I realise this town is full of moaners , you was complaining the potholes were not being fixed , now you are complaining they are.

2024-04-10 17:13:09

Eddie, you have not grasped the big issue here. If you listen to Rachel Reeves she talks about borrowing to invest but not for day to day spending. I am sure Jeremy Hunt had a similar view. Thus day to day spending should come out of taxation, like car tax, petrol tax, county council tax all of which we pay lots of. To borrow to invest is fine, the investment will create a return which will enable it to be paid off and improve GDP. Borrowing to finance something we are already paying for is wrong, it increases national debt, future taxation and can be inflationary. In my view it admits a total failure. The govt has also said I believe that it intended to invest the HS2 money across a range of projects in the midlands and north. Not so long back we had announcements that money was being made available, no mention then of being taken from HS2. Of course I want holes fixed, I made a valid point about repairing the holes just into hertfordshire. Making announcements doesnt fix them, men and machines on site could have done.

2024-04-10 17:34:00

Hopefully these will be proper repairs and not a quick fill that breaks down again a few months later. As for the grass not being cut during Covid the grass should be left a lot more. Long healthy looking green grasses than attract insects is much much better than the barren expanses of half dead cut down to the mud grass. We're creating sad sterile areas just so that things can be a bit less inconvenient. Very sad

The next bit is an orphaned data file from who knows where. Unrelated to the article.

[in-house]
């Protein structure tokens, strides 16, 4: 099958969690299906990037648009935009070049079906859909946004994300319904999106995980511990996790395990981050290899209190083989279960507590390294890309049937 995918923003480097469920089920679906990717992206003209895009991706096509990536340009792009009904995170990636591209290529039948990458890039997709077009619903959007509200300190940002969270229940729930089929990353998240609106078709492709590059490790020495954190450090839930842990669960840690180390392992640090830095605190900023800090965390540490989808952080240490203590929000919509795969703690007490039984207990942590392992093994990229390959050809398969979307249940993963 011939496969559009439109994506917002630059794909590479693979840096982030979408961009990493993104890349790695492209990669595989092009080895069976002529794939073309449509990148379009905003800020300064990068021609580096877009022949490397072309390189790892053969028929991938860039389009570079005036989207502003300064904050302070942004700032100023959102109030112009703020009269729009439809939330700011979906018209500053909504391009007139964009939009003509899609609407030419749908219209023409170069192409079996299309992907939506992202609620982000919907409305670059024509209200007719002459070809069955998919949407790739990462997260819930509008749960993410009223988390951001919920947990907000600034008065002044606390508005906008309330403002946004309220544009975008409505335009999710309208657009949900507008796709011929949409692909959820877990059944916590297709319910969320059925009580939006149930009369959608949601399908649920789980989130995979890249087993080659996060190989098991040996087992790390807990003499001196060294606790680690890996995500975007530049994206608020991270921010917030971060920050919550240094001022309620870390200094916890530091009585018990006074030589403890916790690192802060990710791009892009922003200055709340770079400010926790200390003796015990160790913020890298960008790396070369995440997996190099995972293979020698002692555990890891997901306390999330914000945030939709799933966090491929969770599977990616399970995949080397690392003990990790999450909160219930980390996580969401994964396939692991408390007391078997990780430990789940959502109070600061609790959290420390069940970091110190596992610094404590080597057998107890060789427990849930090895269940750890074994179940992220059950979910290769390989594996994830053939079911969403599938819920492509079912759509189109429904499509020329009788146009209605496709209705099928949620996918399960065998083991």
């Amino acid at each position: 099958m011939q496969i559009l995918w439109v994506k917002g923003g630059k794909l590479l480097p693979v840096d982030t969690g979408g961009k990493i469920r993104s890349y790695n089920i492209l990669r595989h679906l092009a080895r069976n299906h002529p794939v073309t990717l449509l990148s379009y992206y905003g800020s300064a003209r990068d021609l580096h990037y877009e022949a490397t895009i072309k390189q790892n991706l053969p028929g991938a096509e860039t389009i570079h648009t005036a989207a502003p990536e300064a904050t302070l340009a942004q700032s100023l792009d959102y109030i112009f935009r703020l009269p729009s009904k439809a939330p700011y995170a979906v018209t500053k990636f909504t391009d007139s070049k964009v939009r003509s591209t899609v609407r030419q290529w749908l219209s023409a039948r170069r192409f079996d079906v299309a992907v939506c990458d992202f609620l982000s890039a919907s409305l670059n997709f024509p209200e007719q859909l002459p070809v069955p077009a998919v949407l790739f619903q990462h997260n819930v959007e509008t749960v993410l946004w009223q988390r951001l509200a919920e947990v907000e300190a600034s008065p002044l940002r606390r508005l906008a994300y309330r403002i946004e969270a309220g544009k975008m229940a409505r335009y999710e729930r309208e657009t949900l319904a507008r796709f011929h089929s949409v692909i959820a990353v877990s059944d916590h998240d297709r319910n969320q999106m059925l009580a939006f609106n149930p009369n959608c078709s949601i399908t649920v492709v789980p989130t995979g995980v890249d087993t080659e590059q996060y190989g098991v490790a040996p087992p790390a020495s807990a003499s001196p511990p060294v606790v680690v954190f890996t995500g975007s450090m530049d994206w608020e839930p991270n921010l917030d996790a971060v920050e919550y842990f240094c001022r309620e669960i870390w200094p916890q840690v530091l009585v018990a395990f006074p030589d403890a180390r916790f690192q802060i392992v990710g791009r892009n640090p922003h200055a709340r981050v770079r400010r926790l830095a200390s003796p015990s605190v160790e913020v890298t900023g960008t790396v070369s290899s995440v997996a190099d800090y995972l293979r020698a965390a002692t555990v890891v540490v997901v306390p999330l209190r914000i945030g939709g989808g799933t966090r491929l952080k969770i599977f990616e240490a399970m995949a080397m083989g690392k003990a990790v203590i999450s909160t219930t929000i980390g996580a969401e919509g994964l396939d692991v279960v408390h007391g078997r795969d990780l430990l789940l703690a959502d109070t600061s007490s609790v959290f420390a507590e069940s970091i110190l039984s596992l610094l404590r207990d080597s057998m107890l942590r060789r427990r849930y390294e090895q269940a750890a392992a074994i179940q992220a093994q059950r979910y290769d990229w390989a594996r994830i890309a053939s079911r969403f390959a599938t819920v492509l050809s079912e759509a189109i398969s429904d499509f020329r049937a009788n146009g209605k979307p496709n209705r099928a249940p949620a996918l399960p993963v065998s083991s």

2024-04-10 17:40:02

Eddie - I was out walking my dog along a country lane this evening and where the road was crumbling at the edges and the surface had worn away I could see the remnants of a white line - I looked at Google maps when I got home - The good thing about Street Map is that it allows you to look back and see how things looked 5, 10 or 15 years ago. I looked at my road back in 2010 and not only was it void of potholes, but there was a neat white line along each edge - Back then the government managed to keep the roads in good order. I think what people are saying is investing in infrastructure for the future is fine - It’s like getting a mortgage —- Borrowing money from some other government’s Sovereign Wealth Fund to fill your potholes is like using your credit card to buy your shopping for the week - Borrowing for day to day expenses means that something is fundamentally wrong and your have no long term plan.